“Well, I am just shocked!  Because Vertical Systems was part of that debate [the Executive Exchange] last year and there was almost a fist fight over the word "carrier neutral".  Because it was up there in the definition and with the just-announced acquisition of Tinet by Neutral Tandem, it got pretty heated!


No one is using that buzz word "carrier neutral" any more.  When I put up my definition we say "open", because I was not sold initially on the whole carrier neutral thing, because if you are an Exchange provider and you offer the ability to get your customers from point A to point B, and it's there for the choosing whether you are offering it, or your partners are offering it, that's an open solution and doesn’t need to be neutral.


So that was the big debate last year, so its kind of interesting that we have had some movement on that.


[ed. note: various Exchange providers interject that they are still neutral]



Ethernet Exchange has burst onto the scene and the market is still catching up: some FAQs, selected for space…



“What actually is exchanged at the Ethernet Exchange?”



Services, data traffic, information, information services, it is like a traditional point to point service. What goes over that?  IP...it depends upon the application that the provider or the buyer is using.  It varies..


It's a Layer 2 interconnect point, so to the Exchange provider it’s two pipes and if you throw gummy bears on them, it’s not necessarily our concern, and a variety of clients will send different kinds of traffic. One client may send either voice over IP traffic and another client may send their video traffic.  For us, it’s all about the Ethernet layer.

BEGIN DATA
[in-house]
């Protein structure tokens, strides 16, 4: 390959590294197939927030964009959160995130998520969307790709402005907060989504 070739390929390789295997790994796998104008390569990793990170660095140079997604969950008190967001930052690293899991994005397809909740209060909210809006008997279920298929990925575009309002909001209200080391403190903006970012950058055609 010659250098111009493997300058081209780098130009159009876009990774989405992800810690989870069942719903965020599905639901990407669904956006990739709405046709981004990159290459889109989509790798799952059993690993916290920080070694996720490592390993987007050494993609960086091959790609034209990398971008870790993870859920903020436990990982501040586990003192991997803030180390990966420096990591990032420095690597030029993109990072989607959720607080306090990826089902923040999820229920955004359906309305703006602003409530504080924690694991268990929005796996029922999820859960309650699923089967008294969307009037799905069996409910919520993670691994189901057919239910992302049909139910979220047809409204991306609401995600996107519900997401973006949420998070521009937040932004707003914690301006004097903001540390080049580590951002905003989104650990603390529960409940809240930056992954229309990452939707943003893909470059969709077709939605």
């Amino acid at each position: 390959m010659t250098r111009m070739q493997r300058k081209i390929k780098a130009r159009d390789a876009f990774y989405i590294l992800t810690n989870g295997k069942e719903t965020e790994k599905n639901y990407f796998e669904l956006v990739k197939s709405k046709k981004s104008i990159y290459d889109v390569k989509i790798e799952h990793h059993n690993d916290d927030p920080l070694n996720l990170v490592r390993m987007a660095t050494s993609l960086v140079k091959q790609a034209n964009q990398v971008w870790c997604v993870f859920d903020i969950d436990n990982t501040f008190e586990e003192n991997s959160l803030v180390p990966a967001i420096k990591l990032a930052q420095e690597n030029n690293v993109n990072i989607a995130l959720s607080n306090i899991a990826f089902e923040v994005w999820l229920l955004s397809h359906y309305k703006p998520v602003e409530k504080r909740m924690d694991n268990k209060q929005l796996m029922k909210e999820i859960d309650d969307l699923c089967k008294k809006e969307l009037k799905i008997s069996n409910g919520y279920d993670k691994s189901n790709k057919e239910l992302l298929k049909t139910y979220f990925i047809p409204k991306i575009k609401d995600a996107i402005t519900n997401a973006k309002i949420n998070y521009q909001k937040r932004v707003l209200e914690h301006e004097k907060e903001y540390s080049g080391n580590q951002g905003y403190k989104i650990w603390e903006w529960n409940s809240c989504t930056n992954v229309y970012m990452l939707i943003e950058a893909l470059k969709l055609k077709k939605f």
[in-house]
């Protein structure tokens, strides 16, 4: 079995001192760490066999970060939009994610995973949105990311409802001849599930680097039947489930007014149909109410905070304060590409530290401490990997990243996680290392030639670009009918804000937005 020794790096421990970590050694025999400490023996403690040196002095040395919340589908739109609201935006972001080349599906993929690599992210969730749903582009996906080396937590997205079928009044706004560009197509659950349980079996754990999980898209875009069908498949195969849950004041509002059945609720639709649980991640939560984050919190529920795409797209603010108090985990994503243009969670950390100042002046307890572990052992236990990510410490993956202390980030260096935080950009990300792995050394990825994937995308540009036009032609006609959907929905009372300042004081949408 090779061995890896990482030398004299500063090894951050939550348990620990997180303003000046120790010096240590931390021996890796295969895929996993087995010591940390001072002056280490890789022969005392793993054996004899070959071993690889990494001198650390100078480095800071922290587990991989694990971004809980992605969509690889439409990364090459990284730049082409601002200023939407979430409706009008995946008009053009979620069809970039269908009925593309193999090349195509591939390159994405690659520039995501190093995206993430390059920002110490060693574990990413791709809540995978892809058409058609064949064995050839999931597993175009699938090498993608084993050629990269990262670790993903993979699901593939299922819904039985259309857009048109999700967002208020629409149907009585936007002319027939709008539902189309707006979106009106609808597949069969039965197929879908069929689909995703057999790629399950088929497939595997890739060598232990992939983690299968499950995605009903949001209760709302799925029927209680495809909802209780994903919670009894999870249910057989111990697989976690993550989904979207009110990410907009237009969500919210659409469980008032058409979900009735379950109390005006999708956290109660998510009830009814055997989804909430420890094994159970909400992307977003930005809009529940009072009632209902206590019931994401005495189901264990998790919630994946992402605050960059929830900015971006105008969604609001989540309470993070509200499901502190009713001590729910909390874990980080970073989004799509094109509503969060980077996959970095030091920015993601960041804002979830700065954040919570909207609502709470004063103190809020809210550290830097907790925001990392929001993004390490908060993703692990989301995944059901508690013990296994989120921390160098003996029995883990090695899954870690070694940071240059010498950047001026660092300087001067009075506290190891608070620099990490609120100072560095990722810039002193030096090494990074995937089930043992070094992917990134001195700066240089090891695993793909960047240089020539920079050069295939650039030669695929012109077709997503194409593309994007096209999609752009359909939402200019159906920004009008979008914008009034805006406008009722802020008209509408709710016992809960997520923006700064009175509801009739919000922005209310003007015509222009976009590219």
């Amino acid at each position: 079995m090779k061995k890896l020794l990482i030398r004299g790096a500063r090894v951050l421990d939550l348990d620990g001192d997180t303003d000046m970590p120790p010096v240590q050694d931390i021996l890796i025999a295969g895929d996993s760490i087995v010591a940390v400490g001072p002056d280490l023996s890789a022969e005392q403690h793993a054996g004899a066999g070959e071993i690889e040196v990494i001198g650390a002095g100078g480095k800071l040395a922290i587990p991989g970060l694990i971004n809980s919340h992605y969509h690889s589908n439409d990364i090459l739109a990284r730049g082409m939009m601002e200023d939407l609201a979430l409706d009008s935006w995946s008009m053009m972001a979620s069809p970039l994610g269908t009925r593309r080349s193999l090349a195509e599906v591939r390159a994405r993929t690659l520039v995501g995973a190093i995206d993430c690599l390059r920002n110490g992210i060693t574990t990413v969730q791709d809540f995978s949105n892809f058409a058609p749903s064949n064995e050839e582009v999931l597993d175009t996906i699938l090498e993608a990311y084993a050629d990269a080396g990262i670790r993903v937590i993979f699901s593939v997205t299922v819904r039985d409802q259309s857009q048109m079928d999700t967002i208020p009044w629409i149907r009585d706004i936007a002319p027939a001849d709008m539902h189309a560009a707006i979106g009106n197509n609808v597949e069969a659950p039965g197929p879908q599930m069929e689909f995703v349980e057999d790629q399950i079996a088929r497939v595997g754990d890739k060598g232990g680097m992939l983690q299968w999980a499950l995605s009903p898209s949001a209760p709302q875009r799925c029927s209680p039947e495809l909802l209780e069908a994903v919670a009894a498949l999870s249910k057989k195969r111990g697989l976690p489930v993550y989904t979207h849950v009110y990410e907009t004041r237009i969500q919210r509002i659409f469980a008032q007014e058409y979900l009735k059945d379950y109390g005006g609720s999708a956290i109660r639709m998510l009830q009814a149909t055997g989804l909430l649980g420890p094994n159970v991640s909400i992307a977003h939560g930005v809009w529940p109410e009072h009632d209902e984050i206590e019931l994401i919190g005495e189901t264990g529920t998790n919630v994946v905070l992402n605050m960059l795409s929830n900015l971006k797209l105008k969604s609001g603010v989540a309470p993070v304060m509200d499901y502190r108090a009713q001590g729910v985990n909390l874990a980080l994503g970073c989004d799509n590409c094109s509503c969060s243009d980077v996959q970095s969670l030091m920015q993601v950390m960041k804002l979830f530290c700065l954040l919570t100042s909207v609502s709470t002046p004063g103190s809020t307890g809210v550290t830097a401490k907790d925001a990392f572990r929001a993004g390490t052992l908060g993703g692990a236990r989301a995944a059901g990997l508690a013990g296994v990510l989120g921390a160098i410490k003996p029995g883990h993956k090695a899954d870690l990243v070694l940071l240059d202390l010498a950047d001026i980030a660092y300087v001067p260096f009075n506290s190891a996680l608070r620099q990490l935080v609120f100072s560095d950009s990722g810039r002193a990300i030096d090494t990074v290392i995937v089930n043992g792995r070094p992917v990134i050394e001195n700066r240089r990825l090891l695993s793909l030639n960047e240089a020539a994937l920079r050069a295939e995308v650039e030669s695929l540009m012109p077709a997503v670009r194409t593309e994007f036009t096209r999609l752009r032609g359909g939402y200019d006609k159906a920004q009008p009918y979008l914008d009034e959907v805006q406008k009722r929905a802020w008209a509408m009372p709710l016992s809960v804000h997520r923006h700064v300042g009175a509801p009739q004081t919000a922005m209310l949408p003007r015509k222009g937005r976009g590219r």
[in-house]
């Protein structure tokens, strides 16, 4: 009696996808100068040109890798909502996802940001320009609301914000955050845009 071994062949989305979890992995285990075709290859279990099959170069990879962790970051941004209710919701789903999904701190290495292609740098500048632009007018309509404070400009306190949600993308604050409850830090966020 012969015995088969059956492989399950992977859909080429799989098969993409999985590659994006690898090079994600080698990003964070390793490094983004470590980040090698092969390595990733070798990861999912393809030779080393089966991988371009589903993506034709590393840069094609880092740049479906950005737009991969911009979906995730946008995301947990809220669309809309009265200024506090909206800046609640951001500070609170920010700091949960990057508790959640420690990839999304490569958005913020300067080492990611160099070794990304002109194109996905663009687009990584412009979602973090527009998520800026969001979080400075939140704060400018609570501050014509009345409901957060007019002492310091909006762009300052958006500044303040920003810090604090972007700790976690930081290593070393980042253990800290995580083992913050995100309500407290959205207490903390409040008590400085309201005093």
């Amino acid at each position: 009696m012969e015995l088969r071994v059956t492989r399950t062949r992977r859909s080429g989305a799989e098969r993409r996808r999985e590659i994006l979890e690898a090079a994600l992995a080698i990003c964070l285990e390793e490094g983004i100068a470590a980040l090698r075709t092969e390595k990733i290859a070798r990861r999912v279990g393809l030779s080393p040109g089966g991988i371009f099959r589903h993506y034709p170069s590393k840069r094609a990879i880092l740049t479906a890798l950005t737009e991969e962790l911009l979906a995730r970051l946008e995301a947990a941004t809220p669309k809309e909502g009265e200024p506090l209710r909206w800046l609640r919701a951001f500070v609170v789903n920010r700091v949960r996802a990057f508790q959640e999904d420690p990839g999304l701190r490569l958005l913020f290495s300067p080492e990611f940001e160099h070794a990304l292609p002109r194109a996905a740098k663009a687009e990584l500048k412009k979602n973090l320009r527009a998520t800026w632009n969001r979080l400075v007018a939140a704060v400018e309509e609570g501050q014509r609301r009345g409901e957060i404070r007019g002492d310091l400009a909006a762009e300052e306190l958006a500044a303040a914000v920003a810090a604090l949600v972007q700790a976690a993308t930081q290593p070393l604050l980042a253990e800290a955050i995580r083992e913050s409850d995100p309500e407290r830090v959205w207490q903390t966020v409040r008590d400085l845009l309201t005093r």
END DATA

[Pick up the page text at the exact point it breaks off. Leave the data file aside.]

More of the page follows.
“What about traffic profiling?”



What gets exchanged is a fixed amount of bandwidth.  On any individual transaction the customer orders whatever is on offer, and the end customer and the intermediate operators will all do the commercial transaction on that fixed nailed-up bandwidth and there is no statistical multiplexing.  That bandwidth is then available for the end customer.



“So when CIR, PIR, statistical multiplexing come into play.. what gets exchanged?”



At the Exchange point we don’t necessarily multiplex, or oversubscribe.  In terms of what a customer will do, it is their business and from the provider perspective, it is also their call as to how they want to manage and configure the pipes, for example a 20 Meg EVC between the two providers.


We see this quite a bit... many people, because they are familiar with a TDM-based service, say "I want a real time service" (and a typical example are the wireless backhaul carriers) .."I know T1 and E1, I want to have the same thing, just cheaper, quicker, faster over Ethernet".   But they are wasting a lot of money in that particular regard: they could have done a split between real time and best effort traffic.  It could save them 50%, but they say well, I want it real time.  So I think statistical multiplexing is still not well understood by a lot of people, and more education is needed.



“What is the model for the Ethernet Exchange?”



CENX: There are multiple ways of doing it: you need to match the service profiles. For example, if two customers have two different burst sizes and come together, if you want to get packets through the Exchange with a smaller burst size on the receiving end, what are you going to do?  You can drop it, or you can shape it.  So basically you ask the carrier, which one would you like to do? These are the functions the Exchange could do to help interconnect between the two carriers.